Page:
Years before my official diagnosis I had begun to change as a person, sleep became much more difficult, I became much more volatile with regard to my mood, I became more isolated and wanted to be around people less and less and all of this was something that Colleen witnessed much of the time. At work, I became an expert at wearing a mask to hide my issues, but at home, I could not keep that mask in place as the energy required to wear it all the time was very much beyond me. In those early days, I think Colleen and I hoped it was just something that would pass and life would return to normal. The problem was I had no idea how to deal with the thoughts in my head and I couldn't talk to friends or family about them because the last thing I wanted to do was hurt them. In those days mental health was not talked about openly in the Armed Forces and was still seen as a weakness and had a huge stigma attached to it. So I did what most men do and I pushed it deep inside and ignored it.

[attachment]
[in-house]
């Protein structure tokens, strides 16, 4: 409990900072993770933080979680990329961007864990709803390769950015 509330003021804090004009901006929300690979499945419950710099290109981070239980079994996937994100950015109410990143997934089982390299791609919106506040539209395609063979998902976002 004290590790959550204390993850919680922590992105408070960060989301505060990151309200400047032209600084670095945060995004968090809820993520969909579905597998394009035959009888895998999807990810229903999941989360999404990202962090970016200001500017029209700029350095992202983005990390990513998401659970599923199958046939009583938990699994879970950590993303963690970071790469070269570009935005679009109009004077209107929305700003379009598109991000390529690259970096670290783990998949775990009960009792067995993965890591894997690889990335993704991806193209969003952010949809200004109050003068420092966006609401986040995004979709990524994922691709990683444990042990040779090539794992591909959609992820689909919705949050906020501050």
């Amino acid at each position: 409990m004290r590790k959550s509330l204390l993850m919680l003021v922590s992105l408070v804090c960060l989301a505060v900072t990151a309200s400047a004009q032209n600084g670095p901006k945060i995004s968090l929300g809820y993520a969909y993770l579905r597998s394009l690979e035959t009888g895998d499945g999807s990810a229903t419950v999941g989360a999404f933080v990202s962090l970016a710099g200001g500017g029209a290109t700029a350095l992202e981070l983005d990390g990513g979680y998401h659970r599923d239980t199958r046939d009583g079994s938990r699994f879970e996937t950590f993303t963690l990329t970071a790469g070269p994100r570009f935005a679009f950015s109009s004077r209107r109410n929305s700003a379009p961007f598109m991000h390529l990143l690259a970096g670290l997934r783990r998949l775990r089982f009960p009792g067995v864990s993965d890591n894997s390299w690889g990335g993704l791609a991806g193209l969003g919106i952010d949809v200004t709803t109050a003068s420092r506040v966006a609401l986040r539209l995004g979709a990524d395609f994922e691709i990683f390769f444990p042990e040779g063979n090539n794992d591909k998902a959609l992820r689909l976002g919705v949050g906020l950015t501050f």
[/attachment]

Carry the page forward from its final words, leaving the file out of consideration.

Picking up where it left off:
I was eventually medically discharged from the RAF Police in Feb 2020 and have had amazing support from OP Courage (Previously TILS) and medication has helped to stop the spiral that I was in. Unfortunately after much therapy, a realisation has set in that the damage has ultimately been done and as I didn't have the required tools to deal with processing the images at the time of carrying out the role, my head doesn't carry just one trauma it carries thousands of traumas. The thing I work towards with therapists now is an ability to try and trust humans again, enlarge the bubble that currently only contains Colleen & of course Leffe, start to enlarge the secondary bubble containing only my closest friends and family and maybe one day start to accept others into that bubble. I honestly couldn't tell you what lies ahead as I literally take each day as it comes and sometimes each hour as it comes, getting out of bed some days is the goal and if I can achieve that then it's a big two fingers to PTSD.